One of the best performance videos of all time
I met one of my best friends seeing the Cramps live. This is probably one of the highest compliments you can pay a musician of any age, genre, or scale, aside from having actually conceived a child to a band’s record–and frankly that involves premeditation, and if doesn’t, it likely involves misjudgment or Massive Attack, and in any case, if you’re making babies to the Cramps, you are a couple of sick fucks. But meeting a best friend at a band’s show and ending the night with a rare understanding between complete strangers–We Need to Be Friends Immediately–seems to reflect on the performer, in retrospect, because it involves serendipity and miracles, artists as sublime conduits and unsuspecting heroes. In this instance, the spindly, psycho-sexy, leather-pants-wearing Lux Interior as Wesley Autry. Without Lux on October 16, 2004, I wouldn’t know K, or eventually met J and S, or ended up here, and I most certainly would’ve gotten run over by that train.
Actually, that night in Boston, the Cramps played the old classic “Drug Train,” a two-minute-plus “Johnny B. Goode”-styled hootenanny in which Lux plays conductor, woo-woos like a steam trumpet, and tries to wrangle innocent bystanders on board by bragging about the VIP section: “I’ve seen Elvis with your Mother/On the drug train.” This is exactly what I came to love about the Cramps: ludicrous, debased, Presley-obsessed, and totally inappropriate. Right now, the track “Can Your Pussy Do the Dog?” is the most popular Cramps ringtone on iTunes. And their other song titles also shriek volumes: “Eyeball in My Martini,” “Don’t Eat Stuff Off the Sidewalk,” and “Dr. Fucker M.D. (Musical Deviant).” So brilliant, so stupid. And let us consider “Bend Over, I’ll Drive” from 1991’s Look Mom, No Head, in which our hero Lux repeatedly demands his beloved lean over so he can take the controls. It’s very romantic, especially since Lux’s pillow talk stinks of necro fetishism: “Bend over, I’ll drive/Is this the way Grace Kelly died?” This is wax-museum foreplay, werewolf flirtation, the sound of filthy hitchhiker seduction.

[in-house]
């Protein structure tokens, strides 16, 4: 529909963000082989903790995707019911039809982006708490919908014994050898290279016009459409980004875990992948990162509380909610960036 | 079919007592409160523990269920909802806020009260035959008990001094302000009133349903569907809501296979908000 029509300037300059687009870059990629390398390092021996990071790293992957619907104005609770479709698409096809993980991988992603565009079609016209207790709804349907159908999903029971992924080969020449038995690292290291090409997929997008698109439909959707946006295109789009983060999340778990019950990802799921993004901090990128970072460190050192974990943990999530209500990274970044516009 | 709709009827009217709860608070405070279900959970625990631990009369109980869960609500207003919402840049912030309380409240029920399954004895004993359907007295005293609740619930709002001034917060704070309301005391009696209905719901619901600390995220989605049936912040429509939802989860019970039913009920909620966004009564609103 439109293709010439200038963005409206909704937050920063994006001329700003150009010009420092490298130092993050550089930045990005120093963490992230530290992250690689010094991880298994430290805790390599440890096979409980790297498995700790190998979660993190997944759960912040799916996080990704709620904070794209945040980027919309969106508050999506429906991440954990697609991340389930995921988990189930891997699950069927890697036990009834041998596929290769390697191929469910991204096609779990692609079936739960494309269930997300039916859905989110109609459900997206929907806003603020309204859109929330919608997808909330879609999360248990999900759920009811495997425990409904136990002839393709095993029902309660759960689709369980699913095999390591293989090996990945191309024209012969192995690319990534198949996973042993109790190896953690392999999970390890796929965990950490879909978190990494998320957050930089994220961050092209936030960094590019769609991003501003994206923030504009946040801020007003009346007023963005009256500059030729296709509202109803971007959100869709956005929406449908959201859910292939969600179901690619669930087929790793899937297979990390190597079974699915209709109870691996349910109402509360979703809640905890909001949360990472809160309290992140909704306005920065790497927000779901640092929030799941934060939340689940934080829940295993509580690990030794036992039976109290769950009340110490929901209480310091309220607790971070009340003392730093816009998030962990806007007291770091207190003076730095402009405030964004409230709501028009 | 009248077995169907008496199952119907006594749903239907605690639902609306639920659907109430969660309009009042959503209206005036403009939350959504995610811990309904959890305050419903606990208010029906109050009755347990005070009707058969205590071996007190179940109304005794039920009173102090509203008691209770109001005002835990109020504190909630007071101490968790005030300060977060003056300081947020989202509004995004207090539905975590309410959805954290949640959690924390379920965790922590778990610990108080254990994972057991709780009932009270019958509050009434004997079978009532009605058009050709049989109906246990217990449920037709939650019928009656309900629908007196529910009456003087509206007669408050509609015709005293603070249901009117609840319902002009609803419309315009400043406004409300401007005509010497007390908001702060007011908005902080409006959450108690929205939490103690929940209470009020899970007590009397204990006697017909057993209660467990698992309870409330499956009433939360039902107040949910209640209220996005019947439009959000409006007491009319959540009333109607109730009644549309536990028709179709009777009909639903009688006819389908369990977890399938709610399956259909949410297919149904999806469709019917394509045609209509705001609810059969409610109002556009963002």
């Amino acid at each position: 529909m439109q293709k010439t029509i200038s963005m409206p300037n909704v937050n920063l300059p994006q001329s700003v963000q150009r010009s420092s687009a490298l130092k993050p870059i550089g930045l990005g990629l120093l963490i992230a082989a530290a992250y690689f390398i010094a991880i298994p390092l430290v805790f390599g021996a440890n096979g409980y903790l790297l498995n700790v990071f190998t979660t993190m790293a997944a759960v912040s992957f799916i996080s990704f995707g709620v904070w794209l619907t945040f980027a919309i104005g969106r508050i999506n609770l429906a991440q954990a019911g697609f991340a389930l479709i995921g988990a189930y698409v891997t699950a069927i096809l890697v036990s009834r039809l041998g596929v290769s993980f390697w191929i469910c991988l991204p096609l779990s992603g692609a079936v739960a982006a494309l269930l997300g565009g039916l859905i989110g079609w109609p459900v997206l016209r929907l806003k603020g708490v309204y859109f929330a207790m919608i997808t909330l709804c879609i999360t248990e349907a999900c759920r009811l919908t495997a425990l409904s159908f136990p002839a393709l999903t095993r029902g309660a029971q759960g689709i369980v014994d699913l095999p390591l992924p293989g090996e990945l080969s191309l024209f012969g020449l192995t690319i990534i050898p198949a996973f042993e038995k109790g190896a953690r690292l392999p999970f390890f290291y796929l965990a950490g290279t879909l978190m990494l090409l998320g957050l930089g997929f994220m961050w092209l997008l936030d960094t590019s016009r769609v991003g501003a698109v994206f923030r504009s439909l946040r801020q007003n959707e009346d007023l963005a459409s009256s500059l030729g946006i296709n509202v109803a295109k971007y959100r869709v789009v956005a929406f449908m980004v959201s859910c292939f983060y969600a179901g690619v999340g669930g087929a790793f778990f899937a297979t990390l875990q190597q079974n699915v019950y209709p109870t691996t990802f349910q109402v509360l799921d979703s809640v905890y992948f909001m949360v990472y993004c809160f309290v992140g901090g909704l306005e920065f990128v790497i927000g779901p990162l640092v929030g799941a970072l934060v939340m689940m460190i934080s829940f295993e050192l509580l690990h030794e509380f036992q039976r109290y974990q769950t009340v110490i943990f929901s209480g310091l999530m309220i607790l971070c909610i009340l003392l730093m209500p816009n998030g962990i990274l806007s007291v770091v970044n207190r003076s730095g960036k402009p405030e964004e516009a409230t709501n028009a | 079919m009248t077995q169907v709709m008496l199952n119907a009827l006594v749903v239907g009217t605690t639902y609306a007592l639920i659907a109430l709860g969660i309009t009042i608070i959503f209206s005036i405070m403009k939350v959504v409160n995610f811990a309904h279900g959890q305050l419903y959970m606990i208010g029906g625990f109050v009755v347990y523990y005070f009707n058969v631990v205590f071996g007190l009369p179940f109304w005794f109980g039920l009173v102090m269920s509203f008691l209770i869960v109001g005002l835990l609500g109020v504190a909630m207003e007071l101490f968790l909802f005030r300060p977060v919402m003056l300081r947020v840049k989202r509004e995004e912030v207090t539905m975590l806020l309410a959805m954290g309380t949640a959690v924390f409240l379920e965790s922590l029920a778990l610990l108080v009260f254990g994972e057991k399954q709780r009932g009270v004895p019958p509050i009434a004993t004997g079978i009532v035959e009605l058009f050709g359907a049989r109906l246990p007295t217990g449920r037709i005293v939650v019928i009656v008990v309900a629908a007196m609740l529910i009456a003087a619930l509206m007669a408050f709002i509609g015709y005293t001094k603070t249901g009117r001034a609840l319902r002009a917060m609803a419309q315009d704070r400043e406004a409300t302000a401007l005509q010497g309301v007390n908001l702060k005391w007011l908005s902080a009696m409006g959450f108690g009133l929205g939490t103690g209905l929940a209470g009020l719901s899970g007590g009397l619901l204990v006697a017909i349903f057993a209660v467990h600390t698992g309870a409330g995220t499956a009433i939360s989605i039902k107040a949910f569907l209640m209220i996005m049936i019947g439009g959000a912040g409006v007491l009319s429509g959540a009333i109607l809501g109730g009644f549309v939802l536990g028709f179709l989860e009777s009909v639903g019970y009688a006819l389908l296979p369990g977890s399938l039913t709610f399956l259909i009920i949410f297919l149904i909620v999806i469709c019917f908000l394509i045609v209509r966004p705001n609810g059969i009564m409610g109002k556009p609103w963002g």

According to Cramps lore, picking up a hitchhiker is exactly how Lux Interior met his spikey-heeled sidekick, wife, and guitarist Poison Ivy Rorschach. She also supposedly funded the Cramps’ first record with money she’d made as a dominatrix. But far-and-away the greatest footnote in the Cramps legend is their 1978 live show at the Napa State Mental Hospital. Before Pitchfork TV, and Girl Talk on a rollercoaster with a camera, and all those supposedly innovative scripted scenes of bands playing rooftops, lofts, and dog parks (guilty), the Cramps booked a show in a California asylum. Someone there from a punk collective Target Video had a camera, and the grainy black-and-white footage is unbelievable. Lux is open-shirted and electric, the room is a mixture of patients and covert fans. It’s tough to discern who’s who, mostly because there is no fourth wall: audience members wander the stage listlessly, hug-assault Lux, grab him for mid-song solo dances. “We drove 300 miles to play for you people,” Lux tells them. The immediate response, “FUCKKKK YOOO!” He continues, “Somebody told me you people are crazy, but I’m not sure about that. You seem to be alright with me.” Inmates running the asylum, as it goes, I once watched this entire performance on a date.
The date, the best friend, the asylum video–all this means is that I liked the Cramps more than I ever probably would have, left to my own devices. I’m fully aware, they more or less wrote the same three songs over and over and over. And that, with all that thonged-out lady ass and horrorcore iconography, they really should have been metal. And that some of their schtick was just plain gross. But Lux Interior sang about being a teenage fly, drank beer out of a sneaker, performed in his skivvies, and enticed his wife by telling her to bend over so he could drive. Genius. Especially since it was the way Lux Interior died.
This article from the Village Voice Archive was posted on February 6, 2009